ONE of the hardest jobs a road tester has to do is convey the performance of a car he’s testing in a way that his reader is going to relate to. It’s all well and good talking about standing start 0-60mph times, but in this day and age, this is pretty irrelevant – especially considering our road conditions really favour mid-range punch and the ability to overtake dawdling 40mph HGVs in complete safety.
The 50-70mph benchmark is quite good, but in all honesty, how many people do you know leave their car in top gear when going for the overtake? One method I really liked was the TED (Time Exposed to Danger) test, first shown on Channel 4’s sadly-missed ‘Driven’ programme. In this test, a car would pull out and overtake a truck going 56mph, and the time taken – the TED – was taken as a measure of performance.
However, overtaking trucks is one thing – how about overtaking other cars?
Of late, I’ve noticed that in the real world, the drivers of turbo diesels seem to be the quickest from point to point, but because they’re rarely trying, and sitting in the middle of a mountain of torque, they do so with comparative ease. To maintain a similar level of performance in a petrol powered equivalent, you’d have to ring the poor car’s neck – leaving you with a hefty fuel bill. Ergo, the fastest cars on the road – in the real world – are the turbo diesels.
The quickest and most committed of the turbo diesel brigade seem to be the doyens of middle management who find themselves behind the wheel of a VW Golf TDi 2.0 – generally in black, but sometimes silver.
Sometimes, they can be a bit too quick and aggressive, but driving in Britain these days seems to be about being hard, but (sometimes) fair. What always impresses me from my vantage point (of usually driving crap cars) is these Volkswagens really shift, and their drivers take give no quarter to anyone else.
I’ve noticed that in the real world, the
drivers of turbo diesels seem to be the
quickest from point to point…
Given that the road tester’s trade revolves about telling a story in an entertaining and educational way, but be factual at the the same time, I’ve devised a new way of measuring performance. And one, that hopefully, relays real world performance on the highways and byways of the UK.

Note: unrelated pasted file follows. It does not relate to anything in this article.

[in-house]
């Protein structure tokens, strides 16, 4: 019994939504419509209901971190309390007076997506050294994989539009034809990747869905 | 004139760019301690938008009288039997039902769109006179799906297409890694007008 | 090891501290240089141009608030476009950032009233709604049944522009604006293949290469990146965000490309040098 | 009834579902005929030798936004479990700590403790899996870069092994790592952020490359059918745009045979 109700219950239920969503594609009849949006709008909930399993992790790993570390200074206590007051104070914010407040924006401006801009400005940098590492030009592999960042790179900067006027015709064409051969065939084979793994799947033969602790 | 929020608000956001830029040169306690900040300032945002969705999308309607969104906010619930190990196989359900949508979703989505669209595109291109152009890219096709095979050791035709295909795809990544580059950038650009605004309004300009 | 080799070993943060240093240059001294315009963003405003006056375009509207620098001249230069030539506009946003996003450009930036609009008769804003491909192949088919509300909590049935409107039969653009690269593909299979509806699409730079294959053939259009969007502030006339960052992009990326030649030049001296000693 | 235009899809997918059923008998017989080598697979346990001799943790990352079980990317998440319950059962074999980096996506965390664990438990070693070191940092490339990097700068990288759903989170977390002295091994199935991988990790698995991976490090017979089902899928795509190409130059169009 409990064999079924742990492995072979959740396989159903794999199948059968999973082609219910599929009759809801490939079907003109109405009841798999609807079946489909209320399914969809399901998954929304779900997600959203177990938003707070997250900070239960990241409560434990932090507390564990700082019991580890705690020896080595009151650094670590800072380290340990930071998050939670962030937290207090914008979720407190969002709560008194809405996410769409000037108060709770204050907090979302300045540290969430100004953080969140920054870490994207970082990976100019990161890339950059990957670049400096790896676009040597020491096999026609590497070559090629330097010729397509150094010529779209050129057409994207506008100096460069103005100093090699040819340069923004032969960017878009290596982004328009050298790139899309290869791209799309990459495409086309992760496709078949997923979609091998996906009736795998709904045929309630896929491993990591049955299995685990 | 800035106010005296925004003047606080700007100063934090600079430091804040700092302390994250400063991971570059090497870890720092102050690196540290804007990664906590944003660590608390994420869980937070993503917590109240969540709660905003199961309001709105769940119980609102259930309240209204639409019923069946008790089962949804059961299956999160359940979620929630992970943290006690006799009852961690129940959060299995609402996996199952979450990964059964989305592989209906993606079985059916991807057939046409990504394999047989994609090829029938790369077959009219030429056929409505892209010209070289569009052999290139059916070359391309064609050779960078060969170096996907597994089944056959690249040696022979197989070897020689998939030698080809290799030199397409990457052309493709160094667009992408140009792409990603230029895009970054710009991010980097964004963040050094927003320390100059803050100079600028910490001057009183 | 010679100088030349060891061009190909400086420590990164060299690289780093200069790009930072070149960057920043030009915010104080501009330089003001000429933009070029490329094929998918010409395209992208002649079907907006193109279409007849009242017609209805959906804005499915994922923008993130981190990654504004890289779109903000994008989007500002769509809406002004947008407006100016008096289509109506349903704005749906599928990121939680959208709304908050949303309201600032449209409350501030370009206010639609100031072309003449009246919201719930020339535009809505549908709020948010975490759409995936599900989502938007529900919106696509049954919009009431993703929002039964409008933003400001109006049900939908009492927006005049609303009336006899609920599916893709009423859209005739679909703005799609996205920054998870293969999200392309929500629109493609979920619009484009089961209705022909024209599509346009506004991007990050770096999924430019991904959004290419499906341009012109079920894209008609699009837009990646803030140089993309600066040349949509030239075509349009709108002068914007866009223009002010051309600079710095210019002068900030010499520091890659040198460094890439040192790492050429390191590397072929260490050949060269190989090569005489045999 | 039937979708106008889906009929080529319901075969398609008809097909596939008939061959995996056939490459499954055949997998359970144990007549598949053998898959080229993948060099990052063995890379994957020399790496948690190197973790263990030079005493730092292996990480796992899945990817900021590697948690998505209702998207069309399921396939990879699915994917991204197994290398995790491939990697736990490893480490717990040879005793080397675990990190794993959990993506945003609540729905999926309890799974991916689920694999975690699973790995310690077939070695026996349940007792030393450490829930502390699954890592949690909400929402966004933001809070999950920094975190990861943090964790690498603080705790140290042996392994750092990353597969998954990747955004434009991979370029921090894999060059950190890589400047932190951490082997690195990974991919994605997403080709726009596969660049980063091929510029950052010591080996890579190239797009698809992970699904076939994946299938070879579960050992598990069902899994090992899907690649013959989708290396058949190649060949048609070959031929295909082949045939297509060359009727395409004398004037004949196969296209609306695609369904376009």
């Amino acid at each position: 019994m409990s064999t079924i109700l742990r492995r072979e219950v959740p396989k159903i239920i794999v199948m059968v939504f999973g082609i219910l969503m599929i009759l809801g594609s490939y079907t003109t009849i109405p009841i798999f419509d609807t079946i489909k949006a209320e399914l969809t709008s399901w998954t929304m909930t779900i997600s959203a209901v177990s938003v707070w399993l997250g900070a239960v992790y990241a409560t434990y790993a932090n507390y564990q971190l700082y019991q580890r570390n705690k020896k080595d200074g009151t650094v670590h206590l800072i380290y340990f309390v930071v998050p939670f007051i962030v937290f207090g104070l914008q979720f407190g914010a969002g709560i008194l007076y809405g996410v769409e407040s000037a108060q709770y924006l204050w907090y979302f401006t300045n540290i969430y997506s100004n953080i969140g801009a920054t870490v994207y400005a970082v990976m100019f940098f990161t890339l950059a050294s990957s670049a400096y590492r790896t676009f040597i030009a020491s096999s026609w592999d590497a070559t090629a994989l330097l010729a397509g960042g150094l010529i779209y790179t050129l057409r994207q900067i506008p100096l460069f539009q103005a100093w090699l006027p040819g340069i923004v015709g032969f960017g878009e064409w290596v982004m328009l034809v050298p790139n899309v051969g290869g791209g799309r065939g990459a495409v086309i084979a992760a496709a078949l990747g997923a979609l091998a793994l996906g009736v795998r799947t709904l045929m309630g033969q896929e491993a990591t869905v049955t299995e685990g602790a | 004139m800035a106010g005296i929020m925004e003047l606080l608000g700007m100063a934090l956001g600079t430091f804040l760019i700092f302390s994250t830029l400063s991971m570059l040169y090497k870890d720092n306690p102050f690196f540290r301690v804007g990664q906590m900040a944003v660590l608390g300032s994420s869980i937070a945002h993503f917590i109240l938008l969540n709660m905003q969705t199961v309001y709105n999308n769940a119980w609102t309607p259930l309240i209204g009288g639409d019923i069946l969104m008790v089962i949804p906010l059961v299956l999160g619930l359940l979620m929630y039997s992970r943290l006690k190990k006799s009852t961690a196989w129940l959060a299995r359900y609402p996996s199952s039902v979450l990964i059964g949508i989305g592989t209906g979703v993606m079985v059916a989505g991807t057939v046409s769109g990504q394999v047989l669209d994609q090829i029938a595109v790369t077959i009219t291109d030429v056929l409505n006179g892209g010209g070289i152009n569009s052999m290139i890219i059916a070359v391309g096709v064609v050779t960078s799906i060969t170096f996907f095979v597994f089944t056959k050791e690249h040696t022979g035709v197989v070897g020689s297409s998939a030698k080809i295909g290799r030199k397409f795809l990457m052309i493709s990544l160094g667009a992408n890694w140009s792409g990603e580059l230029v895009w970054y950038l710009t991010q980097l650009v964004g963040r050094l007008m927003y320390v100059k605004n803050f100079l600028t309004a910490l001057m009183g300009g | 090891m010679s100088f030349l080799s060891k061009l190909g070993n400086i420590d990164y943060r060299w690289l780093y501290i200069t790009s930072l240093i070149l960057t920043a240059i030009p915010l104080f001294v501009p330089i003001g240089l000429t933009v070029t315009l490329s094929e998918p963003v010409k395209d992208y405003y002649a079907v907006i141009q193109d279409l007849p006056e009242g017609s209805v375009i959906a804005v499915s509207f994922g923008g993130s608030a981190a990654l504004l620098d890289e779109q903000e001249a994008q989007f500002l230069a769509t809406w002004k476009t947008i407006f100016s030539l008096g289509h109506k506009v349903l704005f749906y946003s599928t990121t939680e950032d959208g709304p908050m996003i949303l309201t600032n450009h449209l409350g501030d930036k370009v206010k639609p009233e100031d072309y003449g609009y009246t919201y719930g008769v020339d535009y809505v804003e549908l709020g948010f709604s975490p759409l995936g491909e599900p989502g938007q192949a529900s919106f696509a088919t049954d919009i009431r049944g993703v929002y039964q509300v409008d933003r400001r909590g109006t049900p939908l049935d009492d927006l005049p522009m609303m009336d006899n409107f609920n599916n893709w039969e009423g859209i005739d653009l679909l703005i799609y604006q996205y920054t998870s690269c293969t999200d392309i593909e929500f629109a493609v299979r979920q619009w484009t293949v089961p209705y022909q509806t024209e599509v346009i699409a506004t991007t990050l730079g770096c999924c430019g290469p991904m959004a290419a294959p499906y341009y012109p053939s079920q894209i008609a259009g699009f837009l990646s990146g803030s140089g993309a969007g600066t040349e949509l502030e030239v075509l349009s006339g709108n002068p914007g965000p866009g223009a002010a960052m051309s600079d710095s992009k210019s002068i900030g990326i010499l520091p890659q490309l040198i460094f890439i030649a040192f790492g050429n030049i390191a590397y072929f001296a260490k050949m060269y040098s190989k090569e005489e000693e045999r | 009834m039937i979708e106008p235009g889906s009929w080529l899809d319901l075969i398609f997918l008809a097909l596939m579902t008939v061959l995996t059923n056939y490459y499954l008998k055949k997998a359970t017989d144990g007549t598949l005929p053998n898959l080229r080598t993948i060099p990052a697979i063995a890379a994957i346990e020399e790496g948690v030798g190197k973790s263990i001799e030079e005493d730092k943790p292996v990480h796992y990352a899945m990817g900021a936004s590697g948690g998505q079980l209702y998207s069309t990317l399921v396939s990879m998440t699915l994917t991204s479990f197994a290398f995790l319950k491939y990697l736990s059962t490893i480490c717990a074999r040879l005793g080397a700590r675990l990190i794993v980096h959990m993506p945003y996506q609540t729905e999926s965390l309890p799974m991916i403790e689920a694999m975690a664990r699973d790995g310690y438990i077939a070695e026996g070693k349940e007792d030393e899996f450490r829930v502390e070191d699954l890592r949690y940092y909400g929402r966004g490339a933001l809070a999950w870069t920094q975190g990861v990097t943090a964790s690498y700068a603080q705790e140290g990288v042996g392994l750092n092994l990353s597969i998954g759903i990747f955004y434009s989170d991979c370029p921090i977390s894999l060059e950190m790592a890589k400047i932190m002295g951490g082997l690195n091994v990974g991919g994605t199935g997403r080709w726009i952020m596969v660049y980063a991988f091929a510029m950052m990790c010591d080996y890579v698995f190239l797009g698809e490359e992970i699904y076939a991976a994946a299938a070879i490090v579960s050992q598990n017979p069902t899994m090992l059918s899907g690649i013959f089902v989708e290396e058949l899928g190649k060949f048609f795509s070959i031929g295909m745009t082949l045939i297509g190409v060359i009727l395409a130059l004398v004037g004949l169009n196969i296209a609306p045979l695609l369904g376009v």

It’s called the ‘TDI Test’… and the principle is to simulate what happens when you’re on a dual carriageway behind one, and the truck in front of you has pulled over to let you past. Will you get past the Golf – or will you be breathing in black smoke indefinitely?
Basically, the car you’re performance testing is driven in convoy behind a Golf TDi 2.0 at 40mph. When you pass a point on the test track, both cars accelerate as fast as they can – the Golf stays in fifth gear, while the test car can use all ratios available. So, in a manual car, you’ll drop to third (or even second if your car is really tasty) and nail it, whereas in an auto, you’ll be relying on kickdown.
The longer it takes to best the Golf, the slower your car is. It’s a real life test, though, and one you can replicate yourself (within reason) many many times, as the drivers of these fine cars are always willing to help you with your performance testing experiments. In fact, only yesterday, when testing a Citroen C6 V6 HDi Exclusive against one willing Golf driver, I even managed a friendly hand gesture once the test was completed… well, I think it was.
Within the confines of a test track such as Bruntingthorpe, you’ll find a quick car can complete the manoeuvre in around 10 seconds – any longer than that, and you’re going to be struggling in the fast lane.
And woe betide you if you score a negative time…
Is the Editor of the Parkers website and price guide, formerly editor of Classic Car Weekly, and launch editor/creator of Modern Classics magazine. Has contributed to various motoring titles including Octane, Practical Classics, Evo, Honest John, CAR magazine, Autocar, Pistonheads, Diesel Car, Practical Performance Car, Performance French Car, Car Mechanics, Jaguar World Monthly, MG Enthusiast, Modern MINI, Practical Classics, Fifth Gear Website, Radio 4, and the the Motoring Independent...
Likes 'conditionally challenged' motors and taking them on unfeasible adventures all across Europe.
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